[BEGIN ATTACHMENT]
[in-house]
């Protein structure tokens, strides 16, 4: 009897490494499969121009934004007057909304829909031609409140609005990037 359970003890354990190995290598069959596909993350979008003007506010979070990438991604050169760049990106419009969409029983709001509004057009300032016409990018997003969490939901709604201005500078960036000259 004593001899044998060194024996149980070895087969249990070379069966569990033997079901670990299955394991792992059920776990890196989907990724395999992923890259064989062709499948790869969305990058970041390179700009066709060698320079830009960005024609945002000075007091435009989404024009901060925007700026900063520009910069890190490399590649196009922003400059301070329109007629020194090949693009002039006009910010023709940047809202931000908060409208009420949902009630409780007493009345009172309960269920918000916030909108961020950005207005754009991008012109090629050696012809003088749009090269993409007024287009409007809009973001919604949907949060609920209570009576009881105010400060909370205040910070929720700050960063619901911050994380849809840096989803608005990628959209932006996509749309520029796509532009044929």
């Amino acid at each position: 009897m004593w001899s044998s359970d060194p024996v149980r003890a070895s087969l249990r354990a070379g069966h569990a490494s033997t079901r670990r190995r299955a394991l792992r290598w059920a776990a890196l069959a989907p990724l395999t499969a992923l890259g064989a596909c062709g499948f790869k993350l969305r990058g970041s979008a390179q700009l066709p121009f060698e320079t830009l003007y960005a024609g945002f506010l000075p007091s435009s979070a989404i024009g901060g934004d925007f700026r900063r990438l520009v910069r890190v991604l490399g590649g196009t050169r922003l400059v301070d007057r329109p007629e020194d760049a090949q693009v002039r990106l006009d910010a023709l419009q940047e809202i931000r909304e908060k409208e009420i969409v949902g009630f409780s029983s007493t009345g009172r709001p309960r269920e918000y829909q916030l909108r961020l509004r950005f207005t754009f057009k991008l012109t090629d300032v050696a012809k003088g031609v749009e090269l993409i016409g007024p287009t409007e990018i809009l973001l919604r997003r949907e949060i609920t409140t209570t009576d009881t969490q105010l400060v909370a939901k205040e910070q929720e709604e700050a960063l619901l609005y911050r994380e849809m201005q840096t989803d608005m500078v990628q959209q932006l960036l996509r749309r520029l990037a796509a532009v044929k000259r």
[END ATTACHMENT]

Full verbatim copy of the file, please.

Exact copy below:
[in-house]
């Protein structure tokens, strides 16, 4: 009897490494499969121009934004007057909304829909031609409140609005990037 359970003890354990190995290598069959596909993350979008003007506010979070990438991604050169760049990106419009969409029983709001509004057009300032016409990018997003969490939901709604201005500078960036000259 004593001899044998060194024996149980070895087969249990070379069966569990033997079901670990299955394991792992059920776990890196989907990724395999992923890259064989062709499948790869969305990058970041390179700009066709060698320079830009960005024609945002000075007091435009989404024009901060925007700026900063520009910069890190490399590649196009922003400059301070329109007629020194090949693009002039006009910010023709940047809202931000908060409208009420949902009630409780007493009345009172309960269920918000916030909108961020950005207005754009991008012109090629050696012809003088749009090269993409007024287009409007809009973001919604949907949060609920209570009576009881105010400060909370205040910070929720700050960063619901911050994380849809840096989803608005990628959209932006996509749309520029796509532009044929």
């Amino acid at each position: 009897m004593w001899s044998s359970d060194p024996v149980r003890a070895s087969l249990r354990a070379g069966h569990a490494s033997t079901r670990r190995r299955a394991l792992r290598w059920a776990a890196l069959a989907p990724l395999t499969a992923l890259g064989a596909c062709g499948f790869k993350l969305r990058g970041s979008a390179q700009l066709p121009f060698e320079t830009l003007y960005a024609g945002f506010l000075p007091s435009s979070a989404i024009g901060g934004d925007f700026r900063r990438l520009v910069r890190v991604l490399g590649g196009t050169r922003l400059v301070d007057r329109p007629e020194d760049a090949q693009v002039r990106l006009d910010a023709l419009q940047e809202i931000r909304e908060k409208e009420i969409v949902g009630f409780s029983s007493t009345g009172r709001p309960r269920e918000y829909q916030l909108r961020l509004r950005f207005t754009f057009k991008l012109t090629d300032v050696a012809k003088g031609v749009e090269l993409i016409g007024p287009t409007e990018i809009l973001l919604r997003r949907e949060i609920t409140t209570t009576d009881t969490q105010l400060v909370a939901k205040e910070q929720e709604e700050a960063l619901l609005y911050r994380e849809m201005q840096t989803d608005m500078v990628q959209q932006l960036l996509r749309r520029l990037a796509a532009v044929k000259r």